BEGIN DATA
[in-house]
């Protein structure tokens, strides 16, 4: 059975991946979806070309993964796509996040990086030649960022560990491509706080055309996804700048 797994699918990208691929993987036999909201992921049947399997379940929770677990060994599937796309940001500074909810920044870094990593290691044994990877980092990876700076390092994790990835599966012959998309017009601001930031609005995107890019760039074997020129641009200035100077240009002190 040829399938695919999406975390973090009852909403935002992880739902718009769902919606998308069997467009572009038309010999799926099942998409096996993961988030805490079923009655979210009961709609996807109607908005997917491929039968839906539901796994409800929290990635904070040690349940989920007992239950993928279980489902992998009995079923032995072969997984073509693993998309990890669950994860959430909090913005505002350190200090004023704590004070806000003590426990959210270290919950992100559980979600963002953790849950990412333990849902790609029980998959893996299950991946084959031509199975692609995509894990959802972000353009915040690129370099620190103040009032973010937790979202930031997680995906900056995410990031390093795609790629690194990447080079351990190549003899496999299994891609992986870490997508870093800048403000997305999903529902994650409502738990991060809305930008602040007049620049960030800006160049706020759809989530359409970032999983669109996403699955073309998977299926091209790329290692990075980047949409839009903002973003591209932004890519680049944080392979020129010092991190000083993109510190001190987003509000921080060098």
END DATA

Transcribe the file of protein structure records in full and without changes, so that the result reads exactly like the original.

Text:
[in-house]
């Protein structure tokens, strides 16, 4: 059975991946979806070309993964796509996040990086030649960022560990491509706080055309996804700048 797994699918990208691929993987036999909201992921049947399997379940929770677990060994599937796309940001500074909810920044870094990593290691044994990877980092990876700076390092994790990835599966012959998309017009601001930031609005995107890019760039074997020129641009200035100077240009002190 040829399938695919999406975390973090009852909403935002992880739902718009769902919606998308069997467009572009038309010999799926099942998409096996993961988030805490079923009655979210009961709609996807109607908005997917491929039968839906539901796994409800929290990635904070040690349940989920007992239950993928279980489902992998009995079923032995072969997984073509693993998309990890669950994860959430909090913005505002350190200090004023704590004070806000003590426990959210270290919950992100559980979600963002953790849950990412333990849902790609029980998959893996299950991946084959031509199975692609995509894990959802972000353009915040690129370099620190103040009032973010937790979202930031997680995906900056995410990031390093795609790629690194990447080079351990190549003899496999299994891609992986870490997508870093800048403000997305999903529902994650409502738990991060809305930008602040007049620049960030800006160049706020759809989530359409970032999983669109996403699955073309998977299926091209790329290692990075980047949409839009903002973003591209932004890519680049944080392979020129010092991190000083993109510190001190987003509000921080060098």